Previous studies found that as infrastructure developed and incomes rose, the country’s move to liberalize imports in pulses had a significant effect on pulses production and enforced the geographical decoupling of production and consumption of pulses in India.  At the same time, the yields in pulses were not increasing due to a lack of high-yielding and short-duration varieties and competition.  The authors note that the availability of infrastructure and inputs has hurt the pulses sector but mainly through the allocation of less land to pulses as increased mechanization and irrigation lead to the conversion of these lands to other remunerative crops.

The authors also found that pulses-producing districts were characterized by rainfed conditions, absence of irrigation, and absence of alternative profitable crops. “Pulses predominantly cultivated in the marginal and rainfed region under resource-starved conditions need an entirely different approach to increasing area, production, and productivity,” write the authors. As such, while it is important to address problems of rainfed areas, policymakers must ensure they will not lead to displacement of pulses from these regions as they are key to India’s pulses production.

Read More

Role of Import on Price of Pigeon Pea in India

Raising the Pulse Profit

Risk-Management Increases Resilience in the Face of Drought

Cross-posted from the FSP India website written by Jaspreet Aulakh

Nalanda District, Bihar Source (Flickr): Divya Pandey, IFPRI
Nalanda District, Bihar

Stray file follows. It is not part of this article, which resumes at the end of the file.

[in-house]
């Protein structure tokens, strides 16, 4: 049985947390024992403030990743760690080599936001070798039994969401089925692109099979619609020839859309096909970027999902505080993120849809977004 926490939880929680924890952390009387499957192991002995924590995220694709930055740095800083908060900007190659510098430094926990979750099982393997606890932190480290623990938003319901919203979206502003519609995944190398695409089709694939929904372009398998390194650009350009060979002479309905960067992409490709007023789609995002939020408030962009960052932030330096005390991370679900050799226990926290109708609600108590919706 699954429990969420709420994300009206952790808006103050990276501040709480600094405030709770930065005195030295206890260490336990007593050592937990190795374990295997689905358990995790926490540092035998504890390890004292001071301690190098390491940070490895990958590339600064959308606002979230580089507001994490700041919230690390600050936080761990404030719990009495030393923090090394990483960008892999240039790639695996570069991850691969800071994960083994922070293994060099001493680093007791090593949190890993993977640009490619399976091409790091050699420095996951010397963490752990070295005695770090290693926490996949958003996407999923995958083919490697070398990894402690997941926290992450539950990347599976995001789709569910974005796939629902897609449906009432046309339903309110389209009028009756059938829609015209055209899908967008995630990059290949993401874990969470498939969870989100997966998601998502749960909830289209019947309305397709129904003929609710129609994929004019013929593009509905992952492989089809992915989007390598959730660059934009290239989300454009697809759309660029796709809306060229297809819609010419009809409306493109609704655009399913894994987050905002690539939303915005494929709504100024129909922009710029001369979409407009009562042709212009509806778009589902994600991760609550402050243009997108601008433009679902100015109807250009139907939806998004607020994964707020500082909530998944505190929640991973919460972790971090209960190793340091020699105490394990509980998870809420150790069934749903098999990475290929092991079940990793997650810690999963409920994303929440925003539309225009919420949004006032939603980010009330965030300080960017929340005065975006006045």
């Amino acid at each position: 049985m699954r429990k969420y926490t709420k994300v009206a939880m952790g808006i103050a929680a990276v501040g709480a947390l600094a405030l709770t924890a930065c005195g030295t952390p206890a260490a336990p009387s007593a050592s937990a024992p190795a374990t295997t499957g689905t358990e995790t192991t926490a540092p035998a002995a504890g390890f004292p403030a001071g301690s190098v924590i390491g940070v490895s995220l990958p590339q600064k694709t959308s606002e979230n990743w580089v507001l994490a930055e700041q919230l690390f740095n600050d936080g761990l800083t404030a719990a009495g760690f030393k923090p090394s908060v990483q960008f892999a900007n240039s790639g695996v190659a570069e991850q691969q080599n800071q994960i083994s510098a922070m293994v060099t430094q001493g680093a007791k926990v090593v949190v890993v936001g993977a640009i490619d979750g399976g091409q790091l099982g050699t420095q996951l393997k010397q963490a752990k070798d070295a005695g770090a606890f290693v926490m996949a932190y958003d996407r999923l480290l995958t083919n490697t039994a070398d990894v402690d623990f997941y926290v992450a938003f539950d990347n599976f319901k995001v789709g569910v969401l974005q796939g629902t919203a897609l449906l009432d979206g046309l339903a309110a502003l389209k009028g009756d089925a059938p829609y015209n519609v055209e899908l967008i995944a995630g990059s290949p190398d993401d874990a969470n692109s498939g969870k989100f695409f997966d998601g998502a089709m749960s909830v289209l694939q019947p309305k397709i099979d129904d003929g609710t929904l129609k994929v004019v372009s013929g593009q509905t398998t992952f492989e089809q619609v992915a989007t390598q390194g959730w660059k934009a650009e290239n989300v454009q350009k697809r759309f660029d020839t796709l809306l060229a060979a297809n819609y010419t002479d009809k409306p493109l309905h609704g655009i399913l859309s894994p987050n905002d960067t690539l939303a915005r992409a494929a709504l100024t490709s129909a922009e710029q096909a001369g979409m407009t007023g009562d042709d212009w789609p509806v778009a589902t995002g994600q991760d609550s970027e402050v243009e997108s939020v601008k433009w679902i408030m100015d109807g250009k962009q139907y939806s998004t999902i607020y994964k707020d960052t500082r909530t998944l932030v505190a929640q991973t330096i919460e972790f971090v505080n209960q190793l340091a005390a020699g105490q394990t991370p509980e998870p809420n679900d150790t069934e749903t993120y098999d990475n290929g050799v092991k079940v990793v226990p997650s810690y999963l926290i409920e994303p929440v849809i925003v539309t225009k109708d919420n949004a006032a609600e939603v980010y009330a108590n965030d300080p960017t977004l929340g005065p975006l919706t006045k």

Source (Flickr): Divya Pandey, IFPRI

Shocks of any form can be have a more pronounced effect in the developing countries like India where half of the population is engaged in agriculture, and the occurrence of droughts can deplete of productive assets, aggravate food insecurity, and entrench people further into poverty. During a drought year, studies show income falls by an estimated 25-60 percent while the per capita poverty rate rises by 12-33 percent.  In a new study to be published in October 2015, Pratap S. Birthal, Digvijay S. Negi, Md. Tajuddin Khan and Shaily Agarwal argue that drastic shifts in the drought management strategy from crisis management to risk management has improved the resiliency of Indian agriculture. Using rice, a water-intensive crop, to test risk-tolerance, the authors find a small decline (2.5 percent) in rice production in 2009-2010 over the previous level despite the rainfall deficit of more than 20 percent. They attribute this resilience to improvements in water management, technological advances in crop breeding, as well as the development of infrastructure and institutions engaged in delivery of advisory services, information, and inputs.

Read more

Best Practices in Food and Livelihood Security in India

Cross-posted from the FSP India website written by Jaspreet Aulakh

Delegates at the CSD-IFPRI workshop, New Delhi
Delegates at the CSD-IFPRI workshop, New Delhi

A recent conference organized jointly by the Council for Social Development (CSD) and the International Food Policy Research Institute (IFPRI) explored research gaps on food and livelihood security and existing models that could be used for successful change.